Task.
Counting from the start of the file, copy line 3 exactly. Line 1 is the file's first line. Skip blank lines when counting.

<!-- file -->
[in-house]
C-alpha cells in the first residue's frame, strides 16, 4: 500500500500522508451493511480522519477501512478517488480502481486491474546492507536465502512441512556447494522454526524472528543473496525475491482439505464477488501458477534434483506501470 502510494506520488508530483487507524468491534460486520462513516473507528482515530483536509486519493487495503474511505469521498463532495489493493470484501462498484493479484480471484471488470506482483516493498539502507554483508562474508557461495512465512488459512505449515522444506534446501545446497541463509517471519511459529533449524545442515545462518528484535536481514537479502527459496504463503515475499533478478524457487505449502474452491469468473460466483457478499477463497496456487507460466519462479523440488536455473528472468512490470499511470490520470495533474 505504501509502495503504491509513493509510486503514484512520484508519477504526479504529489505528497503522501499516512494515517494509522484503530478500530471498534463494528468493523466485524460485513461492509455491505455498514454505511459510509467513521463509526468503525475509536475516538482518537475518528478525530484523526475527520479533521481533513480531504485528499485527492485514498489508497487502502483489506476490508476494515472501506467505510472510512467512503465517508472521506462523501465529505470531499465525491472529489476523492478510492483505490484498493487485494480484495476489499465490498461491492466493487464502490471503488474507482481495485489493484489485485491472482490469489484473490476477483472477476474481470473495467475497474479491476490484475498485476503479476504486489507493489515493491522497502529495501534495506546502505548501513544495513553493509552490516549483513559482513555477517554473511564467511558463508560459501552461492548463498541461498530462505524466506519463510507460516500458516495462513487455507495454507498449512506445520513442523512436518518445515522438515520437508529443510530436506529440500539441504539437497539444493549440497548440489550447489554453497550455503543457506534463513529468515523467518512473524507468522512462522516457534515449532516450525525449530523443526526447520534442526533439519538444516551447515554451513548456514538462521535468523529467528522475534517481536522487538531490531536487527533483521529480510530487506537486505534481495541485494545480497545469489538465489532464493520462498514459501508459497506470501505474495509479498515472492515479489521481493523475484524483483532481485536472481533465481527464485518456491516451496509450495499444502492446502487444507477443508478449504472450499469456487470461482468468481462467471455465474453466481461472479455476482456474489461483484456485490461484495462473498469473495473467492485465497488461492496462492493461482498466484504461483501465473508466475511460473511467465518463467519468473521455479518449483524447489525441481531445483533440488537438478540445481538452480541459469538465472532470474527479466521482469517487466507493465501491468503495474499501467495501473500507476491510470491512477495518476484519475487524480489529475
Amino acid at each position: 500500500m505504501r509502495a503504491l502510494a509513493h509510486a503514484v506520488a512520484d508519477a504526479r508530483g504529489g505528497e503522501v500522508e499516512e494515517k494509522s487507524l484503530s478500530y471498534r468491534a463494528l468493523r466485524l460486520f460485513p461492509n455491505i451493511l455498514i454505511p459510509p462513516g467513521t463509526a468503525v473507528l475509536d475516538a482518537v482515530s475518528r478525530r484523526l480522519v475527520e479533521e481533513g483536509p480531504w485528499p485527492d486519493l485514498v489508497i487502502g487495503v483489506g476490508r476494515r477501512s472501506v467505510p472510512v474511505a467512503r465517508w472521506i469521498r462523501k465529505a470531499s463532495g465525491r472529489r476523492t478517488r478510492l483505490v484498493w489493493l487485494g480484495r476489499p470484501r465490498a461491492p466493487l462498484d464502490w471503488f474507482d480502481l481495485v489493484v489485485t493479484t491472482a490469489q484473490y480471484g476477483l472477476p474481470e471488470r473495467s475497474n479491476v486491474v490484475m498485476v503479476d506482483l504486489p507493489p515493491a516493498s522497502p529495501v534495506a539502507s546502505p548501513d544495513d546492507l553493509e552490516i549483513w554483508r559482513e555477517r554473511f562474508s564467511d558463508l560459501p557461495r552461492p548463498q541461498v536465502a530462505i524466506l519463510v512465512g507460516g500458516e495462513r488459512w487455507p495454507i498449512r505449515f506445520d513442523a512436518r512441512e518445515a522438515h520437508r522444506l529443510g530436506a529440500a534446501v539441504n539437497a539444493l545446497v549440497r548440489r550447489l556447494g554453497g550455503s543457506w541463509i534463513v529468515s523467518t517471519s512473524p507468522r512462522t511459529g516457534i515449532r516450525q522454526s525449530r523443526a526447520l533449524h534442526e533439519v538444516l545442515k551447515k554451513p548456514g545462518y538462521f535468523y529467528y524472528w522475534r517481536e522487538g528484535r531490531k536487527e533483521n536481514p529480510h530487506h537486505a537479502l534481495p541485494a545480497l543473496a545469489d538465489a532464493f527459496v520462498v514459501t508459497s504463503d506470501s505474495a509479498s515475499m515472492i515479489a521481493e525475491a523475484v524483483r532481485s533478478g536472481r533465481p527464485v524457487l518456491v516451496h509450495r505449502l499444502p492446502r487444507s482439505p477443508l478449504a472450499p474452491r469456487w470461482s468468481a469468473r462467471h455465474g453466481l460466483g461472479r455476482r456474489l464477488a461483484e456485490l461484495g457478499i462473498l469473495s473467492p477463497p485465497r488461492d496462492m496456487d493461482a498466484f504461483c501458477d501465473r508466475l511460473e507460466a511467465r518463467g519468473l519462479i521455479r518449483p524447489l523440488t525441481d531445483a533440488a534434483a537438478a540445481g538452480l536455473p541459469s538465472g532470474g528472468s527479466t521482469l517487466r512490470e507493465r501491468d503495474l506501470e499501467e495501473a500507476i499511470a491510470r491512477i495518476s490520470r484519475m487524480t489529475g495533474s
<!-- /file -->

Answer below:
Amino acid at each position: 500500500m505504501r509502495a503504491l502510494a509513493h509510486a503514484v506520488a512520484d508519477a504526479r508530483g504529489g505528497e503522501v500522508e499516512e494515517k494509522s487507524l484503530s478500530y471498534r468491534a463494528l468493523r466485524l460486520f460485513p461492509n455491505i451493511l455498514i454505511p459510509p462513516g467513521t463509526a468503525v473507528l475509536d475516538a482518537v482515530s475518528r478525530r484523526l480522519v475527520e479533521e481533513g483536509p480531504w485528499p485527492d486519493l485514498v489508497i487502502g487495503v483489506g476490508r476494515r477501512s472501506v467505510p472510512v474511505a467512503r465517508w472521506i469521498r462523501k465529505a470531499s463532495g465525491r472529489r476523492t478517488r478510492l483505490v484498493w489493493l487485494g480484495r476489499p470484501r465490498a461491492p466493487l462498484d464502490w471503488f474507482d480502481l481495485v489493484v489485485t493479484t491472482a490469489q484473490y480471484g476477483l472477476p474481470e471488470r473495467s475497474n479491476v486491474v490484475m498485476v503479476d506482483l504486489p507493489p515493491a516493498s522497502p529495501v534495506a539502507s546502505p548501513d544495513d546492507l553493509e552490516i549483513w554483508r559482513e555477517r554473511f562474508s564467511d558463508l560459501p557461495r552461492p548463498q541461498v536465502a530462505i524466506l519463510v512465512g507460516g500458516e495462513r488459512w487455507p495454507i498449512r505449515f506445520d513442523a512436518r512441512e518445515a522438515h520437508r522444506l529443510g530436506a529440500a534446501v539441504n539437497a539444493l545446497v549440497r548440489r550447489l556447494g554453497g550455503s543457506w541463509i534463513v529468515s523467518t517471519s512473524p507468522r512462522t511459529g516457534i515449532r516450525q522454526s525449530r523443526a526447520l533449524h534442526e533439519v538444516l545442515k551447515k554451513p548456514g545462518y538462521f535468523y529467528y524472528w522475534r517481536e522487538g528484535r531490531k536487527e533483521n536481514p529480510h530487506h537486505a537479502l534481495p541485494a545480497l543473496a545469489d538465489a532464493f527459496v520462498v514459501t508459497s504463503d506470501s505474495a509479498s515475499m515472492i515479489a521481493e525475491a523475484v524483483r532481485s533478478g536472481r533465481p527464485v524457487l518456491v516451496h509450495r505449502l499444502p492446502r487444507s482439505p477443508l478449504a472450499p474452491r469456487w470461482s468468481a469468473r462467471h455465474g453466481l460466483g461472479r455476482r456474489l464477488a461483484e456485490l461484495g457478499i462473498l469473495s473467492p477463497p485465497r488461492d496462492m496456487d493461482a498466484f504461483c501458477d501465473r508466475l511460473e507460466a511467465r518463467g519468473l519462479i521455479r518449483p524447489l523440488t525441481d531445483a533440488a534434483a537438478a540445481g538452480l536455473p541459469s538465472g532470474g528472468s527479466t521482469l517487466r512490470e507493465r501491468d503495474l506501470e499501467e495501473a500507476i499511470a491510470r491512477i495518476s490520470r484519475m487524480t489529475g495533474s